Janet, St Louis, USA
Today I am very happy and its great day for our Afghan nation and I never thought that one day we will elect our own president it is unbelievable. So now it's time to think about our country's future and leave behind the past.
Q. Shireenzadeh, Afghani/London UK
How wonderful to see all these women voting. I think it is amazing!
Sarah Jane, Los Angeles, USA
There was never any chance of an honest, representative election being held. This is in part due to the ruling traditions of Afghanistan. It is equally due to the ridiculous concept of foisting democracy on a country before establishing security, literacy, rule of law, prosperity and any number of more necessary but more difficult to achieve ideals.
Paul Gore, Oakland, OR, USA
This is a great day for Afghanistan. The very fact that they are debating whether the elections are fair is great progress in itself. President Karzai needs to show inclusiveness and leadership now. Only then will success be enduring.
S Biswas, Worcester, MA
I am very happy to see my country's democratic presidential election. Hamid Karzai is my favourite candidate, because he is popular among the different ethnic groups and he can only brings peace and stability to Afghanistan. I wish that I could vote on this historic day in Afghanistan. I am very sad being abroad and could not vote, but I am happy that soon I will be able to help my country in the democratic process. At the end I say Hamid Karzai go on the young generation is with you and will fight with you for democracy and peace.
Shafiqullah Rahmanzai, Utrecht, Nederland
The election has been marred by violence, fraud and now by the fact that all of the candidates apart from Mr Karzai appear to have stood down or boycotted the results. I really hope that the election will lead to greater stability in Afghanistan but I don't see how this situation is going to reinforce the government's shaky control over the country.
Joseph Pugh, London, England
The excuse of the day for the presidential candidates - other than Karzai - is that the indelible ink washes off. That may very well be true, however, warlordism is not a national trait that washes off so easily. An all-powerful president would erode the local presence and inevitably the influence of the warlords. This fact is inherently dangerous for those warlords who view life through the prism of coercion and strong handed tactics. In short, there will be other excuses. Warlords like the status quo and will try hard to destroy the political system from within.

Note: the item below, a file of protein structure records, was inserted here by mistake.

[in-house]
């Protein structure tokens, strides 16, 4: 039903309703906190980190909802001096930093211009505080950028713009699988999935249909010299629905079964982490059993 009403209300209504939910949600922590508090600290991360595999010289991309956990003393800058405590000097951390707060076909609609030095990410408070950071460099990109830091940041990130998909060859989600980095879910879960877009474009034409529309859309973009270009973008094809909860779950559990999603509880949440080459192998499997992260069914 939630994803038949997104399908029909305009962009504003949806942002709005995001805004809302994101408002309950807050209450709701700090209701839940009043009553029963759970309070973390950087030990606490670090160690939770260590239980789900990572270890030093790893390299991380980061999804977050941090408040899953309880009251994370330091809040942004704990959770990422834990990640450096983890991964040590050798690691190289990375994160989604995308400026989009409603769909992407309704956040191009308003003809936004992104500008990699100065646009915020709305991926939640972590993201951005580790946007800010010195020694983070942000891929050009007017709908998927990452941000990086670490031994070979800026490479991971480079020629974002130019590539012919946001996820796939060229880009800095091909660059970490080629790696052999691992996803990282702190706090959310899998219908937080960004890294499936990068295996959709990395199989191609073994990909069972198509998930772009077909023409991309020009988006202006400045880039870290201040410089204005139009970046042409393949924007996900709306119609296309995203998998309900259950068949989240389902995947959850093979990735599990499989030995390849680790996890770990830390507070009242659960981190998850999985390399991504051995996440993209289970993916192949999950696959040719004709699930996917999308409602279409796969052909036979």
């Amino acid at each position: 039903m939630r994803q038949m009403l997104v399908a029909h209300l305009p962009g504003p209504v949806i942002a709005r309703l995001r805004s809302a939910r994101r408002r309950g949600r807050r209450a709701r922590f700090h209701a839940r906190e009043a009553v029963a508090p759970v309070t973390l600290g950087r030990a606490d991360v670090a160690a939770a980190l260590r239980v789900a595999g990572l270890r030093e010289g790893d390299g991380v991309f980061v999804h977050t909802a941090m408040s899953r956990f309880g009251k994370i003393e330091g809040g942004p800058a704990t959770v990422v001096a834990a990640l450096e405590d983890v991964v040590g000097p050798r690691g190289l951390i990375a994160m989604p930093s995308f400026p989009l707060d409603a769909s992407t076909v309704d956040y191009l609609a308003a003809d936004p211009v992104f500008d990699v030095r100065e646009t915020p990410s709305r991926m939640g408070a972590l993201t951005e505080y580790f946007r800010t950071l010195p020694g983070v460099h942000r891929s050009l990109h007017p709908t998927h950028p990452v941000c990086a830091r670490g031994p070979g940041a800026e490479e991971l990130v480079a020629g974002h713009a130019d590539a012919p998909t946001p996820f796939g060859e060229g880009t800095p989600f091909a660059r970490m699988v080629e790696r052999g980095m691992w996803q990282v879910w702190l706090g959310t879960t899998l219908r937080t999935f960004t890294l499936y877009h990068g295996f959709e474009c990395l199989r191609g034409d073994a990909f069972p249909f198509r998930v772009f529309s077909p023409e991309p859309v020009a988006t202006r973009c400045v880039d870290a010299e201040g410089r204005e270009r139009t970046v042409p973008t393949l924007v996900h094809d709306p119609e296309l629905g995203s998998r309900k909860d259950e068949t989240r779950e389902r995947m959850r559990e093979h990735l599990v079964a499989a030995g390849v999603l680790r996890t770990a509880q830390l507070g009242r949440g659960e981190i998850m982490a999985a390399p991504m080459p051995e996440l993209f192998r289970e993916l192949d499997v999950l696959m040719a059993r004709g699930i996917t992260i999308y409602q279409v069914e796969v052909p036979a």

Mehran, St Paul, USA
How fair can election be when one candidate receives 75% of the media coverage, receives all the resources of a superpower backer and had a big hand in the "consultation" process that formed the constitution?
Jack Saunders, Ipswich, UK
How dare those highly paid UN officials and so-called "election experts" be foolish enough not to test the indelible ink beforehand? The world community has spent $70 million on the Afghan election, in the hope of getting things right and healing the pain and suffering of our people. Yet, this is how irresponsible those officials are. Those responsible for this tragedy must be dismissed immediately and face a court of justice. In order to get things right, the election must be called at a later date.
Mohammad Anwar, Australia
I have been here for some time from the UK , visiting family and doing research, and I have been to Peshawar and some of the tribal areas adjacent to this city along with family members who reside there. All the Afghans I met there, invariably, were of the view that there cannot be a 'fair' election under American auspices until Karzai, an obviously American-backed candidate, withdraws after having completed his mandate. The present situation emerging in Afghanistan is only a sad reflection of this reality.
Omer S Khan, Lahore, Pakistan
This entire farce was a foregone conclusion from the very start and will do nothing to give Karzai legitimacy or to decrease the violence. Afghanistan remains an American satellite.
Lee, London, UK
Negative, negative, negative, BBC...can you ever report the positive? This is the first opportunity Afghans have had to vote, perhaps your spin might have done better with that positive fact.
Cindy Fisher, Beverly Hills, USA
It is very expected, and occurs in almost every non-democratic country with staged elections. The local dictator arranges the details of the election process to ensure victory. The number allegedly voting means very little in these circumstances. When Saddam Hussein had his elections, everyone was able to vote too. If this is accepted as "democratic", then the West has completely lost all credibility.